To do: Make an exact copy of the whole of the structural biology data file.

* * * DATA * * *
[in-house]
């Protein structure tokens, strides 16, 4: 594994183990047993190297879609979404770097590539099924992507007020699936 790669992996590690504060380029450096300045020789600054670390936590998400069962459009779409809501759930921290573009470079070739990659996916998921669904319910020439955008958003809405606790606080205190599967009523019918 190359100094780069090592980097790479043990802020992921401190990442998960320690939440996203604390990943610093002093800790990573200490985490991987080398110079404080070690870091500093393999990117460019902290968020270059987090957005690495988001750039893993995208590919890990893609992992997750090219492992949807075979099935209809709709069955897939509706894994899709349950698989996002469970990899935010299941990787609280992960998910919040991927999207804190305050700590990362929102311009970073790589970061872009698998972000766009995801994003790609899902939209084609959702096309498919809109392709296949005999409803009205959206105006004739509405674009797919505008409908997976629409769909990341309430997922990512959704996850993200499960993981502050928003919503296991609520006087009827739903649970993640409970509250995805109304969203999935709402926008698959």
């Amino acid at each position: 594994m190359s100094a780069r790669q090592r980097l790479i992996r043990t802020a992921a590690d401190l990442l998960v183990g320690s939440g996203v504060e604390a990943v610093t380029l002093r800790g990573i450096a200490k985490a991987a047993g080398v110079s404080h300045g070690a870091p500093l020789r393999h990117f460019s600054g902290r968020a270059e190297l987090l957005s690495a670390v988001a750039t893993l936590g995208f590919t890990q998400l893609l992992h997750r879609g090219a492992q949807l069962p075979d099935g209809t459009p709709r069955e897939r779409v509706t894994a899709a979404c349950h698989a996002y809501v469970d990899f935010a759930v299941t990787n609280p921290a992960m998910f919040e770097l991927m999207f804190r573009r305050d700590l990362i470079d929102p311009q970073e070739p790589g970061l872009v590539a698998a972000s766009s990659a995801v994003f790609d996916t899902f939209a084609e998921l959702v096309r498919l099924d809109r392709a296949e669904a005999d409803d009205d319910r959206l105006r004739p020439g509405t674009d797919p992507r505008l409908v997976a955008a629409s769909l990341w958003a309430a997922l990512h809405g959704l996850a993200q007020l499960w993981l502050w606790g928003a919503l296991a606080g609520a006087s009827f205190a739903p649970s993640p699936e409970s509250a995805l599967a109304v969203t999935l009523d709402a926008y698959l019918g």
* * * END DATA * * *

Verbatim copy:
[in-house]
């Protein structure tokens, strides 16, 4: 594994183990047993190297879609979404770097590539099924992507007020699936 790669992996590690504060380029450096300045020789600054670390936590998400069962459009779409809501759930921290573009470079070739990659996916998921669904319910020439955008958003809405606790606080205190599967009523019918 190359100094780069090592980097790479043990802020992921401190990442998960320690939440996203604390990943610093002093800790990573200490985490991987080398110079404080070690870091500093393999990117460019902290968020270059987090957005690495988001750039893993995208590919890990893609992992997750090219492992949807075979099935209809709709069955897939509706894994899709349950698989996002469970990899935010299941990787609280992960998910919040991927999207804190305050700590990362929102311009970073790589970061872009698998972000766009995801994003790609899902939209084609959702096309498919809109392709296949005999409803009205959206105006004739509405674009797919505008409908997976629409769909990341309430997922990512959704996850993200499960993981502050928003919503296991609520006087009827739903649970993640409970509250995805109304969203999935709402926008698959």
């Amino acid at each position: 594994m190359s100094a780069r790669q090592r980097l790479i992996r043990t802020a992921a590690d401190l990442l998960v183990g320690s939440g996203v504060e604390a990943v610093t380029l002093r800790g990573i450096a200490k985490a991987a047993g080398v110079s404080h300045g070690a870091p500093l020789r393999h990117f460019s600054g902290r968020a270059e190297l987090l957005s690495a670390v988001a750039t893993l936590g995208f590919t890990q998400l893609l992992h997750r879609g090219a492992q949807l069962p075979d099935g209809t459009p709709r069955e897939r779409v509706t894994a899709a979404c349950h698989a996002y809501v469970d990899f935010a759930v299941t990787n609280p921290a992960m998910f919040e770097l991927m999207f804190r573009r305050d700590l990362i470079d929102p311009q970073e070739p790589g970061l872009v590539a698998a972000s766009s990659a995801v994003f790609d996916t899902f939209a084609e998921l959702v096309r498919l099924d809109r392709a296949e669904a005999d409803d009205d319910r959206l105006r004739p020439g509405t674009d797919p992507r505008l409908v997976a955008a629409s769909l990341w958003a309430a997922l990512h809405g959704l996850a993200q007020l499960w993981l502050w606790g928003a919503l296991a606080g609520a006087s009827f205190a739903p649970s993640p699936e409970s509250a995805l599967a109304v969203t999935l009523d709402a926008y698959l019918g």